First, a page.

- Kai Beckmann, Member of the Executive Board at Merck KGaA

Some of the most precious feedback

As much as I value these testimonials, the comments I treasure most tend to be from individuals who are applying the ideas in their own lives. For them, Working Out Loud is not just a book or a method, but a way to make a meaningful difference for themselves and others.

Here’s an excerpt from the most recent review on Amazon, by Ylenia Lubrano at Heidelberg University.

Working Out Loud – How to reach your goal and build meaningful connections in 12 weeks

Reviewed in Germany on 29 June 2020

You have a goal but you keep procrastinating or you don’t know where to start? This book will definitely help you change the way you look at your life, get things done and see concrete results…“Working Out Loud” is an inspirational book that everyone should read once in their lives.

What do you have to say?

Have you read the new edition? Or been a part of a WOL Circle? 

Working Out Loud spread to over sixty countries largely by word of mouth, by people sharing their experience with friends and colleagues. To help others discover WOL, please consider posting your own review on Amazon or wherever books are sold.

Write a review on Amazon.com

Write a review on Amazon.de

Your review will encourage more people to take a step and invest in themselves, and experience some of the same benefits you experienced. That’s a wonderful contribution. Thank you.

Click on the image to write your own review & share your experience

Click on the image to write your own review & share your experience

Alexander's Story: "A complete change of my mindset"

Alexander Weinhard works in a software company in Esslingen, Germany. I didn't know him or his company until I came across a post he wrote. It appeared a few weeks ago on a site that connects "businesses and individuals dedicated in some way to helping people become happier at work.It was his first public blog post

I enjoyed reading about his experience so much that I wanted to share his post here in its entirety. If you're in a Working Out Loud Circle, maybe you can relate to what he wrote. If you haven't joined one yet, maybe this will inspire you to take a step.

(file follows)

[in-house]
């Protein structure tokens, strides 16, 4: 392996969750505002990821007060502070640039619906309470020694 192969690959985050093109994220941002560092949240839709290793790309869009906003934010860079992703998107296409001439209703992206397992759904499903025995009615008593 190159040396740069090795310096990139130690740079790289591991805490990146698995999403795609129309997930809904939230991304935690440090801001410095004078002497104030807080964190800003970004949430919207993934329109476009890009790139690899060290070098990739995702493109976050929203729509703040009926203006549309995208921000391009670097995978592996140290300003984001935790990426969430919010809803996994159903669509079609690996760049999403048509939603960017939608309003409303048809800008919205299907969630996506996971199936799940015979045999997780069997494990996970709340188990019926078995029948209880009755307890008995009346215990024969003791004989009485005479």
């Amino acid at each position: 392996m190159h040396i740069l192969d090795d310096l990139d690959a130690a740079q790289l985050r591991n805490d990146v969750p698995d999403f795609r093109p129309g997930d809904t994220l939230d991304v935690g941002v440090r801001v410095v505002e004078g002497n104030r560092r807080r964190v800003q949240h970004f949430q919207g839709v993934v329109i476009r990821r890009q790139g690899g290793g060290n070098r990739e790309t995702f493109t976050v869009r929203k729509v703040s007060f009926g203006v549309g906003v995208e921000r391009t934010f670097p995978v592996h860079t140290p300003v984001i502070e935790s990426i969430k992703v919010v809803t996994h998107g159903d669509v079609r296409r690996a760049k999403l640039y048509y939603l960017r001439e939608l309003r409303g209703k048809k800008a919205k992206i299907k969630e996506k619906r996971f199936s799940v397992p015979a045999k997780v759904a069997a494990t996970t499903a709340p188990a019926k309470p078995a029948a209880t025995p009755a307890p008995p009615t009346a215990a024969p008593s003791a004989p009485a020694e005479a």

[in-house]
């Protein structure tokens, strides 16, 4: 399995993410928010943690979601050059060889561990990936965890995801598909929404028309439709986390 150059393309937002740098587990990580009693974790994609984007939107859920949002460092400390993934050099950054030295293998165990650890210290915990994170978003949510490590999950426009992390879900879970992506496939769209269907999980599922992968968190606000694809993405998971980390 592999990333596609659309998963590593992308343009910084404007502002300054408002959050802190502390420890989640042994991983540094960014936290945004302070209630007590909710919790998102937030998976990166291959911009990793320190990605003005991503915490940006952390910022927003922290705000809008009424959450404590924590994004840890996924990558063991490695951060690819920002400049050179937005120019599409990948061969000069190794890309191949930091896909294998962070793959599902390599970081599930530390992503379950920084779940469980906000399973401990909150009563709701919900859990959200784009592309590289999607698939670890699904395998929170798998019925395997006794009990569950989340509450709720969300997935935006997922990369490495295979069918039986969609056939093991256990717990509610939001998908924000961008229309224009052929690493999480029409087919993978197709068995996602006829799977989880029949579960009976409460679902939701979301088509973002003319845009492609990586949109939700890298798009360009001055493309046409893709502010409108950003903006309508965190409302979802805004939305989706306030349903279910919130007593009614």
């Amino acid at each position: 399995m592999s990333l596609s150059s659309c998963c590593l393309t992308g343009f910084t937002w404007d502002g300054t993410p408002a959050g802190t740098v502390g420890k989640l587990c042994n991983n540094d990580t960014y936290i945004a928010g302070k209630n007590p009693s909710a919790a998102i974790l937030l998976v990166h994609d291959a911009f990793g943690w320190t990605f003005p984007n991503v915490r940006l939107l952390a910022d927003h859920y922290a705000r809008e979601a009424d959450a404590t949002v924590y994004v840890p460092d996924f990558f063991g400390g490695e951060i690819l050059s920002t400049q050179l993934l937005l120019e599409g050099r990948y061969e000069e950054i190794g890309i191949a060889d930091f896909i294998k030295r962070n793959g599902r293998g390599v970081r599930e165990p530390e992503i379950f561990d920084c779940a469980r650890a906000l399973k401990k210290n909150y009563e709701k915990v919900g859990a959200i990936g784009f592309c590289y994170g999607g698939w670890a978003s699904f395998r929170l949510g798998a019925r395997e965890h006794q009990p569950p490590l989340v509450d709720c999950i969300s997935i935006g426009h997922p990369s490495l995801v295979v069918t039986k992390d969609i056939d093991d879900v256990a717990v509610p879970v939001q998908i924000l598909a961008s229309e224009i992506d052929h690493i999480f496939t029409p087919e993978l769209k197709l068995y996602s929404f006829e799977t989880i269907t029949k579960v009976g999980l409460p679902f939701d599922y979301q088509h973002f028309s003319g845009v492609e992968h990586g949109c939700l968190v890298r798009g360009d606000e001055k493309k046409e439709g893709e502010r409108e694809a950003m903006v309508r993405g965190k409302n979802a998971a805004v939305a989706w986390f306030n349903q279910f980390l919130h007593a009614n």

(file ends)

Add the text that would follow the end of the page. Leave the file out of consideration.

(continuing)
***

MY PERSONAL WORKING OUT LOUD CIRCLE STORY

“Working Out Loud starts with making your work visible in such a way that it might help others. When you do that — when you work in a more open, connected way — you can build a purposeful network that makes you more effective and provides access to more opportunities.”
John Stepper: The five elements of Working Out Loud

When I read this statement for the first time, I thought: “Higher efficiency in my work and more opportunities? That is exactly what I need!” I am a software engineer at the more than 18,000-person Festo, and I am used to supporting my colleagues with their IT problems in our collaboration environment. 

I thought, “Support is a form of reactive knowledge sharing, so why not proactively share my knowledge? It totally makes sense!”

I was so na?ve…

After publishing some Tales from the SharePoint Forest, a collection of learnings I had made in my job packed into fable-style stories, which were very positively received from the audience in our company internal social media, I quickly discovered that sharing knowledge alone is not enough. I needed to learn more about how I could make connections with people, how to address people better and how to be more systematic in my sharing.

When I heard that our knowledge management department was planning to organize a Working Out Loud Circle and was searching for volunteers to participate, I was immediately hooked.

WHAT IS A WORKING OUT LOUD CIRCLE?


Working Out Loud Circles are in essence peer support groups which meet regularly to learn more about Working Out Loud. The participants try to answer the following three questions:

  • What am I trying to do?
  • Who is related to my goal?
  • How can I contribute to them to deepen our relationships?

The original approach plans a 12-week cycle with weekly one-hour meetings. At Festo we have reduced it to a ten-week cycle but stick to the weekly one-hour online meetings. Each weekly Circle meeting has a different subject with one or two corresponding exercises illustrated below.

Our Working Out Loud team consists of five of us, from different departments, functions and locations. The host and two of the participants are from our knowledge management HR team based in Germany. One participant is a local IT guy from one of our branch offices in the UK and I introduced myself already. We do all the meetings online.

The goal of the UK colleague is about his personal Balanced Scorecard. The host’s goal is about how to organize a Working Out Loud Circle. One HR colleague’s goal is to learn more about knowledge management because he is new to the subject, and the other HR colleague’s goal is to improve her trainer skills.